This book reminded me a lot of "My Brother Was an Only Child", which was written by Jack Douglas in 1959. Douglas was the head writer for Jack Paar, (predecessor of Johnny Carson). Douglas specialized in dry, deadpan essays about women, drinking, Hollywood, and middle age. It was very anti-authority and pretty groundbreaking for the 1950's.
Well, McQuinn's book isn't groundbreaking in any pushing-the-envelope sense, but it is informed by the same dry, sly, deadpan sensibility. (Example: There is a transcript of a conversation between a mom and dad and their son, where the parents explain that they are getting a divorce, and they are getting a divorce because of what a disappointment the son is. If you like that skewed take on society, then you'll like this book.)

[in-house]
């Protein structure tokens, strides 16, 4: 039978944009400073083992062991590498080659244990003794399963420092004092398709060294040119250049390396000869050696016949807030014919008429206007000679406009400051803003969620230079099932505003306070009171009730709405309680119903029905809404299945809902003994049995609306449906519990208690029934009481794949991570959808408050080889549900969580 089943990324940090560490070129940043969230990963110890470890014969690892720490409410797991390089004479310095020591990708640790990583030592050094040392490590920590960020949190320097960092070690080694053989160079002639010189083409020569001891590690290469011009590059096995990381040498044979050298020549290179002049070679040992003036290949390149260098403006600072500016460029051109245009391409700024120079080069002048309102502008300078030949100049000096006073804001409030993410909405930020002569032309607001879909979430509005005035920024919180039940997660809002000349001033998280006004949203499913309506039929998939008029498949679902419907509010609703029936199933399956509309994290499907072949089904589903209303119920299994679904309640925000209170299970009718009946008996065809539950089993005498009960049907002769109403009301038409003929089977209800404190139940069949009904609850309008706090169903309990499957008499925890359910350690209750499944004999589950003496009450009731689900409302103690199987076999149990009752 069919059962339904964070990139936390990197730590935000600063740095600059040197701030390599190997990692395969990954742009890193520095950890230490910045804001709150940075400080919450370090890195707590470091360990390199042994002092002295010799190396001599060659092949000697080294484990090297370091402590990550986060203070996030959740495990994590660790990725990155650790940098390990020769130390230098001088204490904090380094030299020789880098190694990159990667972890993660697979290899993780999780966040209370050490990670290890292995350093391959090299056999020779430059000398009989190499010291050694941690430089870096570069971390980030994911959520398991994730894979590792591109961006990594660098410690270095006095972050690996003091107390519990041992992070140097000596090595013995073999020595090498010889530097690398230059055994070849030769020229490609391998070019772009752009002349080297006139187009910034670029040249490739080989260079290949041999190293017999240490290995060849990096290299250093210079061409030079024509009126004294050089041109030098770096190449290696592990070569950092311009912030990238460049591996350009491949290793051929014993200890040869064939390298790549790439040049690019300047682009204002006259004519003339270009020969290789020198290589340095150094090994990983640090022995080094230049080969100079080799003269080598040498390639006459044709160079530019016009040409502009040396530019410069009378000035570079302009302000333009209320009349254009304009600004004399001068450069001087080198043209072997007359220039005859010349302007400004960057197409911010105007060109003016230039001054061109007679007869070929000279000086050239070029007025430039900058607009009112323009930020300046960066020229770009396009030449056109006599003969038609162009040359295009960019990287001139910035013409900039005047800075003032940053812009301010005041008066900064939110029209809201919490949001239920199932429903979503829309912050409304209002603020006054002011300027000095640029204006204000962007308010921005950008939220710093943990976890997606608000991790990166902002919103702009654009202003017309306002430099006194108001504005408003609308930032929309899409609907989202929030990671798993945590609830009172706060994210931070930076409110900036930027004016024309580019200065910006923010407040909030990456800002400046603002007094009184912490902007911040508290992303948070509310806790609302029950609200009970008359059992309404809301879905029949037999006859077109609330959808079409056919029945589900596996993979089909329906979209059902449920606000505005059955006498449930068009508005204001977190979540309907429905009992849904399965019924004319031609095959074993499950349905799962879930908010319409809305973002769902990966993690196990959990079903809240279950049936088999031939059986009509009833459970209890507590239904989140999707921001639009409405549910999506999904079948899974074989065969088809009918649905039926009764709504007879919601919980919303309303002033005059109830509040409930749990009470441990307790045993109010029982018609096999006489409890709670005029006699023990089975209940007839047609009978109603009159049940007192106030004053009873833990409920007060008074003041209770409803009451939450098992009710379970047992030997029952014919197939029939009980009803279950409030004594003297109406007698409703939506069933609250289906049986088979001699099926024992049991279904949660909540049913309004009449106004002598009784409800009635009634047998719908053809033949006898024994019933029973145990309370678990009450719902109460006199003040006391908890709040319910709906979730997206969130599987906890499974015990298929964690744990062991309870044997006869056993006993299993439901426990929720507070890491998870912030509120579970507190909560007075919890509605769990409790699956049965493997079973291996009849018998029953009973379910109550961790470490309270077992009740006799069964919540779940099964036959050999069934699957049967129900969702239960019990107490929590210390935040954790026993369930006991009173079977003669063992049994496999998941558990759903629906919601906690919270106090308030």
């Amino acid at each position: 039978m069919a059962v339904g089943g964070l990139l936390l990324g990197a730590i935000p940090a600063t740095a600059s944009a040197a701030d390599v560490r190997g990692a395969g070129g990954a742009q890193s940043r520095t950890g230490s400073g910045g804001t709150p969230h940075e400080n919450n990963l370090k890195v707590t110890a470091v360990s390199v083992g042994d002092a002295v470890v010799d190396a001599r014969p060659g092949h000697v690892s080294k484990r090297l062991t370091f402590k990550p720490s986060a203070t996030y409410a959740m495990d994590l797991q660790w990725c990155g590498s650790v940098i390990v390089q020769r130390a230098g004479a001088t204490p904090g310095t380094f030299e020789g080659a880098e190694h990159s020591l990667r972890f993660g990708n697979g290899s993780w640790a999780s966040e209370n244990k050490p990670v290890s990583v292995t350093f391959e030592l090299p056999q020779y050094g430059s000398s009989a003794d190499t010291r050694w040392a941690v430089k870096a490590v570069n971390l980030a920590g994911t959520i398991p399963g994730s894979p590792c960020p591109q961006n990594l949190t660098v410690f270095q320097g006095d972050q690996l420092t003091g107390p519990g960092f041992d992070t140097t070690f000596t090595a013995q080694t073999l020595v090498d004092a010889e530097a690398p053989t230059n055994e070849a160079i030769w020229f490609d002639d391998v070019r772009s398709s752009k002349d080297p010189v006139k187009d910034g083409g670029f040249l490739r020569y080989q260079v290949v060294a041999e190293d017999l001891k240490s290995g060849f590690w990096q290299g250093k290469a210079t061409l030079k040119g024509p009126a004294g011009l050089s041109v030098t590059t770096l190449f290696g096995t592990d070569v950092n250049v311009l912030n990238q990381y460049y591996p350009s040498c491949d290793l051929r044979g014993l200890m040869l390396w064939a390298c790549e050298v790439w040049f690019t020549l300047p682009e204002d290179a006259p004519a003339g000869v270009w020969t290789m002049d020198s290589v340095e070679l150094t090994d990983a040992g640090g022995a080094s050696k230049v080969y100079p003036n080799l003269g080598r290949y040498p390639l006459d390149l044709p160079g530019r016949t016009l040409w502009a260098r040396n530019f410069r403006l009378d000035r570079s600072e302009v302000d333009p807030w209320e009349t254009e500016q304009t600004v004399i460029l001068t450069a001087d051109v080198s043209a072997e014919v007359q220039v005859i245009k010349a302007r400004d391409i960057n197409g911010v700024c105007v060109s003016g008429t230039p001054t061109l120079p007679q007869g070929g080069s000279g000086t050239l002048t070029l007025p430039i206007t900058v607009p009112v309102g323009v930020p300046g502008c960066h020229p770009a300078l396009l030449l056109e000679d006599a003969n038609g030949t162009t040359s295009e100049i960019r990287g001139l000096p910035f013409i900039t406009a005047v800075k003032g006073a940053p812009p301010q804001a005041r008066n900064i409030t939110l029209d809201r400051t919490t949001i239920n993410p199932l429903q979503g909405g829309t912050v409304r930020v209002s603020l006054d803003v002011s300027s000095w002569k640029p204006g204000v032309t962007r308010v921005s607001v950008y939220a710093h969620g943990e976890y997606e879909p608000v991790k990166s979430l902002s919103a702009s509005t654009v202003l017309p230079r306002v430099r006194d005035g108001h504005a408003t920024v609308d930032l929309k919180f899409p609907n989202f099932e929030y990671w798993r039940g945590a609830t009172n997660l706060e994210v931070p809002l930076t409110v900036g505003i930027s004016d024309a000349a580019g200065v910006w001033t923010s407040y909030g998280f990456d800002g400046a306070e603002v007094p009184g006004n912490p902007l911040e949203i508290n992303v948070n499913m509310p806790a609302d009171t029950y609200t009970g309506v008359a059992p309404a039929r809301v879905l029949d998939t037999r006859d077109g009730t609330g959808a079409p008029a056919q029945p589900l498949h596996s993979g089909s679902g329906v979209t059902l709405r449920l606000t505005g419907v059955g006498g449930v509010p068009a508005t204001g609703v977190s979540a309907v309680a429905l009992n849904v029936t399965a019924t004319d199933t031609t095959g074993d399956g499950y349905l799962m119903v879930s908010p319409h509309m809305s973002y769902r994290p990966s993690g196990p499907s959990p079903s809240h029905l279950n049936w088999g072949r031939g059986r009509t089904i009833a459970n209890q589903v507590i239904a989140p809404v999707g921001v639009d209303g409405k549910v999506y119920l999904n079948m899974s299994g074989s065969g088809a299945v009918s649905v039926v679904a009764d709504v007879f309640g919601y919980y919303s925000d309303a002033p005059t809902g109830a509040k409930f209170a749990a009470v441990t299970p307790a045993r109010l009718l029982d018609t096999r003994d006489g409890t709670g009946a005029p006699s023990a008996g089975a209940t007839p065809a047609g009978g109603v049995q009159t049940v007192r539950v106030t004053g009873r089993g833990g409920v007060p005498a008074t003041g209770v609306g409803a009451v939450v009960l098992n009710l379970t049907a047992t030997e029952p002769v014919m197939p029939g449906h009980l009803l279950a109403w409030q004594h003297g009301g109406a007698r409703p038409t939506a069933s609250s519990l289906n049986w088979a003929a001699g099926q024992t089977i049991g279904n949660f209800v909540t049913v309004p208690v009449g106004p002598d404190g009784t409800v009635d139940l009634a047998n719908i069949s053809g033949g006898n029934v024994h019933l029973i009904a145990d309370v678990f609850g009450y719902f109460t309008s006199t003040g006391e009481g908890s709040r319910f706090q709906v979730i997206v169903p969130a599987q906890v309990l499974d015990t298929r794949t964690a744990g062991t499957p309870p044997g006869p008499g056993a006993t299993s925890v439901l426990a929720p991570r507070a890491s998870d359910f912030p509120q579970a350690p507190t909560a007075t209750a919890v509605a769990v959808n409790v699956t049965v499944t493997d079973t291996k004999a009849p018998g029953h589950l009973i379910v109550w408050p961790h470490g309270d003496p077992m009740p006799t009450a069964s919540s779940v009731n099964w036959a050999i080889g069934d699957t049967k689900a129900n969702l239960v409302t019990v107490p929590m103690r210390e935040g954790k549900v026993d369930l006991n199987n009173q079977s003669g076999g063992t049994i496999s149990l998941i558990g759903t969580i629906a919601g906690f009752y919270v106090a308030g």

The other thing is that this is not self-deprecating humor, where all the laughs are based on what a lame, sappy, spineless, fumbler the author is. I don't get those at all, but there are a bunch of them out there. This isn't one of them.
So, while not the most hilarious thing ever written, this book has a nice vibe, some sly lines, a few honest chuckles, and an overall engaging appeal. Worth a try, or at least a look.